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Root Barrier

Root barriers are very useful in many different aspects when it comes to tree care. The root barriers themselves help prevent tree roots from growing into a variety of different structures, like drainage pipes, pool areas, foundations, and even sidewalks. They are extremely useful in helping to keep tree roots out of areas where they are not desired.

In the commercial landscaping, root barriers are often used preventatively to help keep tree roots contained in certain areas. For example, if you have large trees in a parking area, root barriers can be effective in helping to minimize the root system from breaking up new concrete down the road. Many times, for residential, we are called out after the homeowner already has an existing tree issue. Either their pool has cracked or they are having foundation problems. Roots typically do not grow underneath huge monolithic slabs but will grow around the perimeter pulling out the water and moisture from the ground.  This can cause problems for the foundation. Many times, we install root barriers after the problems have begun to help prevent further damage and allow for repair of the issues.

There are many different types of Root Barriers available on the market.  The one we use most often is made of a thin membrane material with nodules on it containing a product called “Trifluralin”.  When properly placed this active ingredient creates a barrier that is very detractive to roots as they come in contact with the material. We dig a trench about four inches wide and as long as needed to protect the structure. Next, we dig to place the root barrier approximately 1 ½  to 2 feet deep. Sometimes you may need to place it deeper, depending on the type of tree species you are dealing with and the structure you are trying to prevent the roots from coming in contact with.  The tree roots will detract and deflect off the barrier, preventing them from growing into the structure.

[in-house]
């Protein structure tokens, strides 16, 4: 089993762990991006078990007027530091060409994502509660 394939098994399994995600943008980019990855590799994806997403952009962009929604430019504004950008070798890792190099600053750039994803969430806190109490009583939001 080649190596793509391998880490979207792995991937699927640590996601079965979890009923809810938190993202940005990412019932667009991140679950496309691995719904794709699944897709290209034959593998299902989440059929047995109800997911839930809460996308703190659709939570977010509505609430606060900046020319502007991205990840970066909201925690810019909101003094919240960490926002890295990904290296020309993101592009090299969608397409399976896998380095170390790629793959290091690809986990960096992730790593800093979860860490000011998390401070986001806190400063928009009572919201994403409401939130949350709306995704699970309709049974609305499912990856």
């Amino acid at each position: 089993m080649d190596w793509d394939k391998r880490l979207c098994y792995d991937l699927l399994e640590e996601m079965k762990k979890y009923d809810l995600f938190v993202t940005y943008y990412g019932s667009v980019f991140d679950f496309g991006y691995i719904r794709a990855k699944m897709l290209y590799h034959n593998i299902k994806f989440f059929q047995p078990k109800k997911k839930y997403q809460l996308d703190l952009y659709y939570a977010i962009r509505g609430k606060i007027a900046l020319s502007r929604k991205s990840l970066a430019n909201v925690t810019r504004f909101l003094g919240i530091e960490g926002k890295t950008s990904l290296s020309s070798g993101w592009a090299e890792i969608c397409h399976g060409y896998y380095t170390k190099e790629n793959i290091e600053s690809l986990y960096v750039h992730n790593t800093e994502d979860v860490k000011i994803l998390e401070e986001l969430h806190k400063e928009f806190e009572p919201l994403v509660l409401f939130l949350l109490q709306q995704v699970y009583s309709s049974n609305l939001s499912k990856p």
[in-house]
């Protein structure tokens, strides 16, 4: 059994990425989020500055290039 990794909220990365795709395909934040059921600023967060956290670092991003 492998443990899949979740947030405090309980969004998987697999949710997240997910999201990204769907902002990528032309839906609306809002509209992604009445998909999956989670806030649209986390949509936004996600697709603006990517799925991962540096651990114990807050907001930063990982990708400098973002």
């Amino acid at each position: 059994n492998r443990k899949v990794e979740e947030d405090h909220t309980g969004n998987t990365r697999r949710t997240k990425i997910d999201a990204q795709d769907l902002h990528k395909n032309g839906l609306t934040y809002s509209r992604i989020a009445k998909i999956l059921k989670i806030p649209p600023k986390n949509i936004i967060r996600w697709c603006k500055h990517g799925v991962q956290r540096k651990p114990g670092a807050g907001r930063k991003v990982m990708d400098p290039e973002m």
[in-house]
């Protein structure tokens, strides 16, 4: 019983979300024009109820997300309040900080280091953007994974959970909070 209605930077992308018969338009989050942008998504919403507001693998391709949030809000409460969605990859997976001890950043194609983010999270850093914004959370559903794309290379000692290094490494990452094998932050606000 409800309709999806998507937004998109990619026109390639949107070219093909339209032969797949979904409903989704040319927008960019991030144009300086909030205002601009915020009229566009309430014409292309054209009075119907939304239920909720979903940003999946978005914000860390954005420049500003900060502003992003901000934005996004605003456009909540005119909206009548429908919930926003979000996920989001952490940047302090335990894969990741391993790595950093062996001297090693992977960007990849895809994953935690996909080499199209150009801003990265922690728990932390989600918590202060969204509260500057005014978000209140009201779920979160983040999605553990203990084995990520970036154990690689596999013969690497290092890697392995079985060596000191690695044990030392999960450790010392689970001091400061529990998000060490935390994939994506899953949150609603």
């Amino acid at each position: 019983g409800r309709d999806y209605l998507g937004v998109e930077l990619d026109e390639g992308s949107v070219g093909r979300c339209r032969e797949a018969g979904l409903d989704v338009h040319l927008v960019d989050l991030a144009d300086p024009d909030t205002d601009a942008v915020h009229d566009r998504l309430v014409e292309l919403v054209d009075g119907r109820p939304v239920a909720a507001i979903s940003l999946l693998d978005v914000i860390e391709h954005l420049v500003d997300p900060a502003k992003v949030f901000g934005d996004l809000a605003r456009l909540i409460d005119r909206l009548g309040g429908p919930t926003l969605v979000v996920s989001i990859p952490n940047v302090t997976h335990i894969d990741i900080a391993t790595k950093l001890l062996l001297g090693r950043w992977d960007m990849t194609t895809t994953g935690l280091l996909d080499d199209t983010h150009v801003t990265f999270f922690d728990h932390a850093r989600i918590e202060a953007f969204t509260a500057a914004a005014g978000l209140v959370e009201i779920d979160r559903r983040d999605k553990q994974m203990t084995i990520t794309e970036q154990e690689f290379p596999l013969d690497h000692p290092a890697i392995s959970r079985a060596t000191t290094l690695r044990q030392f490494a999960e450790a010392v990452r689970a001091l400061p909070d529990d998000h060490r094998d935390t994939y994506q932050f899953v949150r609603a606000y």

As long as you are outside eight to ten feet of the existing tree, this process is typically not hazardous to a tree. However, in some situations, it may not be recommended and we always suggest an evaluation by a professional accredited tree company. This is the standard recommended by ANSI for the majority of trees. You never want to cut roots too close to a tree on one side because you can cause significant stress to the tree and/or cause it to become unstable. When at all possible, it is always better to plan ahead for tree growth at your home or commercial property.

There are situations where root barrier isn’t the best solution. When two or more of the following situations occur, you will need to really rethink using this material. One, the base of a potential problem tree is higher than the protected hardscape. Two, if the soil is over 90% sand. Three, if the tree species is aggressive, like top-rooting varieties such as Maple, Ficus, or Cypress tree. Lasty, if the tree is closer than eight to ten feet from the protected hardscape.